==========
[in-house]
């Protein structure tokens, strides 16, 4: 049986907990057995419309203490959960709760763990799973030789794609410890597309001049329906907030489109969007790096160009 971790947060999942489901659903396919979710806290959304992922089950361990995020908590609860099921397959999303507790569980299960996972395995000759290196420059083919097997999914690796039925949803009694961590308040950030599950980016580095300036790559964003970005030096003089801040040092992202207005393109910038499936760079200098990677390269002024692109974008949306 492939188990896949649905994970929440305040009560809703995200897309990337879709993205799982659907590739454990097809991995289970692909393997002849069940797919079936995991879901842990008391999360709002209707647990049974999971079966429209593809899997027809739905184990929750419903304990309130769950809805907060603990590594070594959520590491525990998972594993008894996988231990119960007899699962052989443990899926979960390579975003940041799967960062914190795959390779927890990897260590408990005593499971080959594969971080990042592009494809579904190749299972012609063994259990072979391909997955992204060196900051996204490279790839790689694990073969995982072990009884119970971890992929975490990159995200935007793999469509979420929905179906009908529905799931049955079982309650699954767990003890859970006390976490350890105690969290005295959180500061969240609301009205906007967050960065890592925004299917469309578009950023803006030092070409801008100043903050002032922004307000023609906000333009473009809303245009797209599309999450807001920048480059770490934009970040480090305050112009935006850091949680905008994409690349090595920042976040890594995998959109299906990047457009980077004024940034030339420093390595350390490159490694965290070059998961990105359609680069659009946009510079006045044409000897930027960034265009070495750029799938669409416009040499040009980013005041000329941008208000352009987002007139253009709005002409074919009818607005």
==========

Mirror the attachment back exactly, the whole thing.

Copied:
[in-house]
């Protein structure tokens, strides 16, 4: 049986907990057995419309203490959960709760763990799973030789794609410890597309001049329906907030489109969007790096160009 971790947060999942489901659903396919979710806290959304992922089950361990995020908590609860099921397959999303507790569980299960996972395995000759290196420059083919097997999914690796039925949803009694961590308040950030599950980016580095300036790559964003970005030096003089801040040092992202207005393109910038499936760079200098990677390269002024692109974008949306 492939188990896949649905994970929440305040009560809703995200897309990337879709993205799982659907590739454990097809991995289970692909393997002849069940797919079936995991879901842990008391999360709002209707647990049974999971079966429209593809899997027809739905184990929750419903304990309130769950809805907060603990590594070594959520590491525990998972594993008894996988231990119960007899699962052989443990899926979960390579975003940041799967960062914190795959390779927890990897260590408990005593499971080959594969971080990042592009494809579904190749299972012609063994259990072979391909997955992204060196900051996204490279790839790689694990073969995982072990009884119970971890992929975490990159995200935007793999469509979420929905179906009908529905799931049955079982309650699954767990003890859970006390976490350890105690969290005295959180500061969240609301009205906007967050960065890592925004299917469309578009950023803006030092070409801008100043903050002032922004307000023609906000333009473009809303245009797209599309999450807001920048480059770490934009970040480090305050112009935006850091949680905008994409690349090595920042976040890594995998959109299906990047457009980077004024940034030339420093390595350390490159490694965290070059998961990105359609680069659009946009510079006045044409000897930027960034265009070495750029799938669409416009040499040009980013005041000329941008208000352009987002007139253009709005002409074919009818607005």